The logical design (the code law that operates the network of nodes and ends) of the Internet is what defines how the Internet works. The Internet was originally designed without any internal intelligence: the nodes of the network did not care (or even attempt to know) what content was communicated across them, they attempted only a best-efforts approach to transmitting packets of information from one end (the originating node or device) to another (the receiving node or device) via non-predetermined pathways. What enabled this approach was adherence to openly published standards and protocols for the transfer of these data packets across the network such as the TCP/IP suite of protocols, and the layers of protocols that were established by the Open Systems Interconnection (OSI) Basic Reference Model.
This logical model, known as the end-to-end model, in conjunction with adherence to open protocols (namely, the TCP/IP suite) produced a network that was fundamentally open, equitable and neutral (Lessig, 2001). It was open in the sense that users needed only connect their computers to the network to share or receive content; equitable in the sense that the design was not optimized for any particular content or user and thus the network was open to uses and users that it was not originally designed for; and neutral in the sense that the network was incapable of discriminating against specific content. This final aspect of the original Internet model is the foundation of “net neutrality” that is currently threatened by new technologies and legal-institutional frameworks.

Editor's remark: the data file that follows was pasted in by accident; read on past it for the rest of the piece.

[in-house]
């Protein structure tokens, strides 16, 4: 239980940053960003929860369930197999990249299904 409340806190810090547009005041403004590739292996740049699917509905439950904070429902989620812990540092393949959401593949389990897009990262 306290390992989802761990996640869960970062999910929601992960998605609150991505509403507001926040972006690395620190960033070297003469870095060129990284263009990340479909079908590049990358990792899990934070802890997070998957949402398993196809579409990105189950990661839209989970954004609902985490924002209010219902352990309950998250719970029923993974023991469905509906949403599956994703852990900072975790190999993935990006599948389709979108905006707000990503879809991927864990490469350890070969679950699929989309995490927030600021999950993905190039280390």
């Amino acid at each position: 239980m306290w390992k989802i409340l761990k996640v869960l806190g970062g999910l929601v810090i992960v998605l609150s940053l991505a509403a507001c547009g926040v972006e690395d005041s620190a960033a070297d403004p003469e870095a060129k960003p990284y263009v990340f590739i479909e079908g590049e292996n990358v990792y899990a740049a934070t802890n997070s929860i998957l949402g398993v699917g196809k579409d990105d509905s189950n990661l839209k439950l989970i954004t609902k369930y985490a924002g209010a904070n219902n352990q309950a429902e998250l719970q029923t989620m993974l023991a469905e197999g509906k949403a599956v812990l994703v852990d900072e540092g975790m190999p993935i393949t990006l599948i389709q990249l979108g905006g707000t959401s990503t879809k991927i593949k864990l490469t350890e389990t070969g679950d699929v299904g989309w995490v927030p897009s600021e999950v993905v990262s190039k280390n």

An alternative logical model, which is now increasingly embedded into the current Internet structure, and is becoming rapidly more attractive in an era of large scale corporate mergers within and between telecommunications providers and mass-media content deliverers, is the asynchronous transfer model (ATM). This model is moving the intelligence from the ends of the network to the middle giving the owners of the infrastructure (the wires and increasingly the spectrum), as well as the Internet service providers (ISPs; the gatekeepers) the control to dispense with “net neutrality” when it benefits their particular interests (i.e. to favour the content, applications and traffic of their corporate partners over those of competitors or independents). Thus, layering intelligence onto the neutral TCP/IP suite leads to serious concerns over government transparency (think North Korea), the viability of a free and independent media (think China), and of course security and privacy (think the Patriot Act of the United States).
Standards are also a crucial component to enable content level applications and services. These standards, that are open, such as XML and its extensions (the geography mark-up language, GML, for example), allow data and information to be exchanged and shared between software and applications users and devices. These open standards fuel the interchange of data and information that underlie the services provided over the Internet, thus making collaboration and production of new content possible. Defining domain-specific standards is also increasingly important for the filing, cataloguing and sharing of the domain-specific information.
Next: Layer 2: Content Layer